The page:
Webroot response to Mac AV-Test Results


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Statement from Mike Malloy ( @MikeM ) , EVP of Products and Strategy:
 
AV-Test recently published the results of a malware test for the Mac platform.  Webroot’s SecureAnywhere AntiVirus for Mac was included in this test and did not perform at the level that we expect from our products.  While we are disappointed in the test results, we would like to assure our customers that they remain protected in real-world scenarios, provide some context for specific aspects of the test, and convey what is being done to improve the results in future tests.
 
We recently discovered a bug which we believe would negatively impact our efficacy in a test such as that run by AV-Test.  This is not to say the test was improperly run; it was an error in our product and has since been fixed.
 
We have also determined that many of the malware samples in the test were embedded in a disk image or archive format (.zip, .rar, .tar, .xar, .dmg, .cpio, etc.).  Malware cannot execute until it is “unpacked”, so in this state the samples pose no actual threat to the Mac.  In our testing of the AV-Test samples, SecureAnywhere for Mac detected the malware files as soon as they were unpacked, so in a real-world scenario, the user remains protected.  That being said, we are adding the ability to scan these types of archive files for earlier detection of malware within them, and this functionality will be available in an upcoming release.
 
We remain confident in the efficacy of SecureAnywhere in a real-world environment as evidenced by the low rate of infection among both our Mac and Windows users. To be more specific, we have seen a total of 10 malware infections this year from among the tens of thousands of SecureAnywhere for Mac users we have.  We recognize however, the importance of these laboratory tests, and this test highlighted some areas in which we needed to improve. Some of these improvements have already been completed, others are currently in process and will be integrated into upcoming releases.  We will keep our users informed as these enhancements are made available.

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By Eduard Kovacs on September 05, 2014
 
Two well known independent antivirus testing labs have published the results of tests performed on security products designed for devices running Mac OS X operating systems.
Many Mac users live with the impression that their devices and their data can't be harmed by malware. While the volume of Mac threats is insignificant compared to ones targeting Windows, there have been a few pieces of malware that have infected a large number of devices, such as the Flashback Trojan, which is said to have hit over 600,000 computers.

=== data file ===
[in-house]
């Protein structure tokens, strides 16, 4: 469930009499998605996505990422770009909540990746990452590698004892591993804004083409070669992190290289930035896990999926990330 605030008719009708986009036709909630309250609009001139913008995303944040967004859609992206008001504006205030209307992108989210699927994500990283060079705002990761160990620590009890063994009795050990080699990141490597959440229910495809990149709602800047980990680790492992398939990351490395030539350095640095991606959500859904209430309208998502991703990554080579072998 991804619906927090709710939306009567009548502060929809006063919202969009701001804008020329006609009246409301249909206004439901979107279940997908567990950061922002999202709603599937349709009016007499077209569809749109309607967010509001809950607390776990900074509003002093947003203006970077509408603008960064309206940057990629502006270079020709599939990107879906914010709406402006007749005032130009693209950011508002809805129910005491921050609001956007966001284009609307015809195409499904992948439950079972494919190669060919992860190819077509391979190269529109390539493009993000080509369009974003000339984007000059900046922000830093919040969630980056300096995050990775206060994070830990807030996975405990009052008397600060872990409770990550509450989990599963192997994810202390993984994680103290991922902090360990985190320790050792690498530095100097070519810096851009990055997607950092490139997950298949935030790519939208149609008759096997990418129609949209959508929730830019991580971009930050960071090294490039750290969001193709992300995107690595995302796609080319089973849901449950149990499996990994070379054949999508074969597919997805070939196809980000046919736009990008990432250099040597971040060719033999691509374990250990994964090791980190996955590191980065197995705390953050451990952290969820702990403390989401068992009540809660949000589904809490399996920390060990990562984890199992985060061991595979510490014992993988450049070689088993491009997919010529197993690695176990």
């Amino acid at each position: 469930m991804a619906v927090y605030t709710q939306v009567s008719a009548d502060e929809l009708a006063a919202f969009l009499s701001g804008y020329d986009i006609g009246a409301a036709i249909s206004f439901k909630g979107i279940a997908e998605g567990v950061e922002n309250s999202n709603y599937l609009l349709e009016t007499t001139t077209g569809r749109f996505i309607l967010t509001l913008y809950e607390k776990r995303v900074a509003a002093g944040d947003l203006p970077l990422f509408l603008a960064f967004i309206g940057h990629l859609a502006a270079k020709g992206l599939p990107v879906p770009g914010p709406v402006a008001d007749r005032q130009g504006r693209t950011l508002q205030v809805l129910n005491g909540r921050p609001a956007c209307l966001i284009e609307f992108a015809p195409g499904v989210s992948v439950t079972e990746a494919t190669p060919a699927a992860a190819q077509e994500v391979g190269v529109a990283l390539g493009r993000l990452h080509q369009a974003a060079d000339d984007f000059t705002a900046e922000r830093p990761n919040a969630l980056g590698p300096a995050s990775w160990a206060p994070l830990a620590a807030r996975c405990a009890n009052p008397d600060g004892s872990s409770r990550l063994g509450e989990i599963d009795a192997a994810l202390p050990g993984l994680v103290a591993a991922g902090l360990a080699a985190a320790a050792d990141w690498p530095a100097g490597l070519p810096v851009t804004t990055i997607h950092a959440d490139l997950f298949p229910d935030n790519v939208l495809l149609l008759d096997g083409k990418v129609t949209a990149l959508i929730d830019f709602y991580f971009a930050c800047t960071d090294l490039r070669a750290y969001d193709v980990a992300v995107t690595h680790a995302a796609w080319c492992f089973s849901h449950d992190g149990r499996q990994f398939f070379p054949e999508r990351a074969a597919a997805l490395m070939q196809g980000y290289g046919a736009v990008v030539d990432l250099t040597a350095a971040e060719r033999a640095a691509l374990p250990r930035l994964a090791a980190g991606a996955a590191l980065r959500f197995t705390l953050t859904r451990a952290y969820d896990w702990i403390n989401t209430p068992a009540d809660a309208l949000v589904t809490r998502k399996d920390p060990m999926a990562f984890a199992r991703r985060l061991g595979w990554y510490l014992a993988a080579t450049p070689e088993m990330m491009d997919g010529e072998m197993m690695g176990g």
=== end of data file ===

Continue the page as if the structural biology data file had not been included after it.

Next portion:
Security companies have often warned users about the risks posed by Mac malware and many of them offer products designed for Apple's operating system. Antivirus testing firms AV-Comparatives and AV-TEST have put several of these products to the test to find out how efficient they are in detecting Mac malware.
AV-Comparatives has tested eight products, while AV-TEST analyzed a total of 18 paid and free products. AV-Comparatives tested solutions from Avast, Avira, Bitdefender, ESET, Intego, Kaspersky, Sophos and Kromtech to determine the level of protection against both Mac and Windows malware.
 
SecurityWeek/ full article here/ http://www.securityweek.com/mac-security-products-put-test
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The recent poor performance of the Mac OSX version of Webroot (Aug 2014 results from AV-Test) has me spooked. I am just wondering if you have any plans to have an independent 3rd party test the PC version of Webroot anytime soon?
 
I know you participated in these tests a few years back but stopped doing so after Webroot scored poorly on several of them.
 
I for one will not be renewing my current licence without some independent proof that Webroot is as effective as you claim. 
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Hi greekguy
 
I believe that Webroot is currently in discussions with a number of the independant testing site/organisations about how to come up with a test that accurately takes account of WSA's unique approach to malware detection & removal, and thus provides a fair comparison of capability when compared to the more traditional (and pedestrian) AV/IS apps about.
 
Until that can be done so that everyone is happy then it will be difficult for you to have your wish...there is no point having someone test something is the test will not fairly test capabilities which is the case at present.
 
I could provide you with some references to tests by independant testers but that would be from the press testing rather than acknowledged organisations.
 
I for one have no doubts about the efficacity of WSA but understand your doubts.  Hopefully, if you do go away you will be back very soon as and when what is now being said is formally proved to be fact.
 
Regards, Baldrick.
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greekguy wrote:I for one will not be renewing my current licence without some independent proof that Webroot is as effective as you claim. 

Hi greekguy. I've been using WSA since it's first launch. My wife is a "Happy Clicker" on the internet. I have never been infected. That's all the testing I need. If people went by Lab Test results, they would be switching security software many times a year. Real World Testing (My Wife) is all the proof I need.


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Got it now Anthony! 😞
 
Thanks,
 
Daniel 😉
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Daniel:
  CAT has already responded to this thread: https://community.webroot.com/t5/Security-Industry-News/Webroot-response-to-Mac-AV-Test-Results/m-p/145645
 
 

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